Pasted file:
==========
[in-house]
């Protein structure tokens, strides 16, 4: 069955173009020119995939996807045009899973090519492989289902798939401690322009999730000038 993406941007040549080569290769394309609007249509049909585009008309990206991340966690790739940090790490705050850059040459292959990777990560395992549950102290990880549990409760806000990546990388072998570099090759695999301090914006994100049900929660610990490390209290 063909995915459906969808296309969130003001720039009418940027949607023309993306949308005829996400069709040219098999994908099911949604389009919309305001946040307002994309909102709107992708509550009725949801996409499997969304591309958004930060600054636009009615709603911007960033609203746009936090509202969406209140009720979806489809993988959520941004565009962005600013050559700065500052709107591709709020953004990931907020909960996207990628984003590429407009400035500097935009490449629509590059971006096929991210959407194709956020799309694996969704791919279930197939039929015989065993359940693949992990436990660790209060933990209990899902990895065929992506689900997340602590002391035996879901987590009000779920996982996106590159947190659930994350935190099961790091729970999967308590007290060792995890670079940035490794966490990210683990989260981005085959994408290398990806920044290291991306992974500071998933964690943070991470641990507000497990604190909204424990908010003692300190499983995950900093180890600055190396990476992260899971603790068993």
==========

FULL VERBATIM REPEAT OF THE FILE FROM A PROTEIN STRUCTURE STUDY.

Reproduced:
[in-house]
């Protein structure tokens, strides 16, 4: 069955173009020119995939996807045009899973090519492989289902798939401690322009999730000038 993406941007040549080569290769394309609007249509049909585009008309990206991340966690790739940090790490705050850059040459292959990777990560395992549950102290990880549990409760806000990546990388072998570099090759695999301090914006994100049900929660610990490390209290 063909995915459906969808296309969130003001720039009418940027949607023309993306949308005829996400069709040219098999994908099911949604389009919309305001946040307002994309909102709107992708509550009725949801996409499997969304591309958004930060600054636009009615709603911007960033609203746009936090509202969406209140009720979806489809993988959520941004565009962005600013050559700065500052709107591709709020953004990931907020909960996207990628984003590429407009400035500097935009490449629509590059971006096929991210959407194709956020799309694996969704791919279930197939039929015989065993359940693949992990436990660790209060933990209990899902990895065929992506689900997340602590002391035996879901987590009000779920996982996106590159947190659930994350935190099961790091729970999967308590007290060792995890670079940035490794966490990210683990989260981005085959994408290398990806920044290291991306992974500071998933964690943070991470641990507000497990604190909204424990908010003692300190499983995950900093180890600055190396990476992260899971603790068993």